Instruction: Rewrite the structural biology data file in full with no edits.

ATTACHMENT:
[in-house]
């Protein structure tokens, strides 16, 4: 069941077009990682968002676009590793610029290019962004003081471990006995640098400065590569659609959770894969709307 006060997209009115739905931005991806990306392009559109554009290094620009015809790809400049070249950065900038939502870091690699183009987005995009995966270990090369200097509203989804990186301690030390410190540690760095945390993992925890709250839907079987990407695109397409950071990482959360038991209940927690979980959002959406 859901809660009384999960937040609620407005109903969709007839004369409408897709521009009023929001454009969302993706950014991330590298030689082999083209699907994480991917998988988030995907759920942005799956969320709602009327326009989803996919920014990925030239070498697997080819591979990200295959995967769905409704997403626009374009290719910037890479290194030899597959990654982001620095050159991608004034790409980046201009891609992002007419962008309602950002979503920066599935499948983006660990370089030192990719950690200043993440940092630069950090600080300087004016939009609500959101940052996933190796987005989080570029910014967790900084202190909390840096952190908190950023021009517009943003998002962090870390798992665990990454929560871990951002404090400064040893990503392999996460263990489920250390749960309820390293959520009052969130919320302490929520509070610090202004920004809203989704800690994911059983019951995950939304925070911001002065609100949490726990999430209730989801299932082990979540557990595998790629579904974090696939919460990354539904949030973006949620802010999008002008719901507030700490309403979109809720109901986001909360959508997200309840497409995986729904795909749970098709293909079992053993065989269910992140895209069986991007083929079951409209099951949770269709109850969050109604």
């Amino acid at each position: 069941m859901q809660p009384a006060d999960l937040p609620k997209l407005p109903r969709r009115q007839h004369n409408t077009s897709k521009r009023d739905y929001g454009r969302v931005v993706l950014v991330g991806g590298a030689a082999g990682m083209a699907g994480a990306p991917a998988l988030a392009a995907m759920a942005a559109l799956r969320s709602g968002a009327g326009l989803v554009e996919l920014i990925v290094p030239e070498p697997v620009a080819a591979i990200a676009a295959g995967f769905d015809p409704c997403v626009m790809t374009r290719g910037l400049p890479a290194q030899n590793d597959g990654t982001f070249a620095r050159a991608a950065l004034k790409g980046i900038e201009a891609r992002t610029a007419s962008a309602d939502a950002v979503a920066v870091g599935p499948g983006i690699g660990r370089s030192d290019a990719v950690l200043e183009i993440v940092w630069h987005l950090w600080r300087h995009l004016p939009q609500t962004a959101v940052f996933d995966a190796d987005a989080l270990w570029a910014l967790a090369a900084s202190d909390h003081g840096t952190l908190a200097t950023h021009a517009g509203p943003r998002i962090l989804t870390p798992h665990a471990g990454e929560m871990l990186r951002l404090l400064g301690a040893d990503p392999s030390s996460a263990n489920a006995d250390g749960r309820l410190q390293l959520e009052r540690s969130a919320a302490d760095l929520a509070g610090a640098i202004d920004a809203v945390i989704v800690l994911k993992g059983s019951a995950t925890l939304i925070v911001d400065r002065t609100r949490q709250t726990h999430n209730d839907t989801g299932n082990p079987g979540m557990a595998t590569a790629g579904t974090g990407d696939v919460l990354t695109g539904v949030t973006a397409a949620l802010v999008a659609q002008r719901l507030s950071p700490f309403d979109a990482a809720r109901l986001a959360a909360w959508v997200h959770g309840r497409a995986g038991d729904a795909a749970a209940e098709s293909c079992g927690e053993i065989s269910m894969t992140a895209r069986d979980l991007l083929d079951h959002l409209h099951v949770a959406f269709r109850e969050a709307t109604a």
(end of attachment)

[in-house]
């Protein structure tokens, strides 16, 4: 069941077009990682968002676009590793610029290019962004003081471990006995640098400065590569659609959770894969709307 006060997209009115739905931005991806990306392009559109554009290094620009015809790809400049070249950065900038939502870091690699183009987005995009995966270990090369200097509203989804990186301690030390410190540690760095945390993992925890709250839907079987990407695109397409950071990482959360038991209940927690979980959002959406 859901809660009384999960937040609620407005109903969709007839004369409408897709521009009023929001454009969302993706950014991330590298030689082999083209699907994480991917998988988030995907759920942005799956969320709602009327326009989803996919920014990925030239070498697997080819591979990200295959995967769905409704997403626009374009290719910037890479290194030899597959990654982001620095050159991608004034790409980046201009891609992002007419962008309602950002979503920066599935499948983006660990370089030192990719950690200043993440940092630069950090600080300087004016939009609500959101940052996933190796987005989080570029910014967790900084202190909390840096952190908190950023021009517009943003998002962090870390798992665990990454929560871990951002404090400064040893990503392999996460263990489920250390749960309820390293959520009052969130919320302490929520509070610090202004920004809203989704800690994911059983019951995950939304925070911001002065609100949490726990999430209730989801299932082990979540557990595998790629579904974090696939919460990354539904949030973006949620802010999008002008719901507030700490309403979109809720109901986001909360959508997200309840497409995986729904795909749970098709293909079992053993065989269910992140895209069986991007083929079951409209099951949770269709109850969050109604």
């Amino acid at each position: 069941m859901q809660p009384a006060d999960l937040p609620k997209l407005p109903r969709r009115q007839h004369n409408t077009s897709k521009r009023d739905y929001g454009r969302v931005v993706l950014v991330g991806g590298a030689a082999g990682m083209a699907g994480a990306p991917a998988l988030a392009a995907m759920a942005a559109l799956r969320s709602g968002a009327g326009l989803v554009e996919l920014i990925v290094p030239e070498p697997v620009a080819a591979i990200a676009a295959g995967f769905d015809p409704c997403v626009m790809t374009r290719g910037l400049p890479a290194q030899n590793d597959g990654t982001f070249a620095r050159a991608a950065l004034k790409g980046i900038e201009a891609r992002t610029a007419s962008a309602d939502a950002v979503a920066v870091g599935p499948g983006i690699g660990r370089s030192d290019a990719v950690l200043e183009i993440v940092w630069h987005l950090w600080r300087h995009l004016p939009q609500t962004a959101v940052f996933d995966a190796d987005a989080l270990w570029a910014l967790a090369a900084s202190d909390h003081g840096t952190l908190a200097t950023h021009a517009g509203p943003r998002i962090l989804t870390p798992h665990a471990g990454e929560m871990l990186r951002l404090l400064g301690a040893d990503p392999s030390s996460a263990n489920a006995d250390g749960r309820l410190q390293l959520e009052r540690s969130a919320a302490d760095l929520a509070g610090a640098i202004d920004a809203v945390i989704v800690l994911k993992g059983s019951a995950t925890l939304i925070v911001d400065r002065t609100r949490q709250t726990h999430n209730d839907t989801g299932n082990p079987g979540m557990a595998t590569a790629g579904t974090g990407d696939v919460l990354t695109g539904v949030t973006a397409a949620l802010v999008a659609q002008r719901l507030s950071p700490f309403d979109a990482a809720r109901l986001a959360a909360w959508v997200h959770g309840r497409a995986g038991d729904a795909a749970a209940e098709s293909c079992g927690e053993i065989s269910m894969t992140a895209r069986d979980l991007l083929d079951h959002l409209h099951v949770a959406f269709r109850e969050a709307t109604a």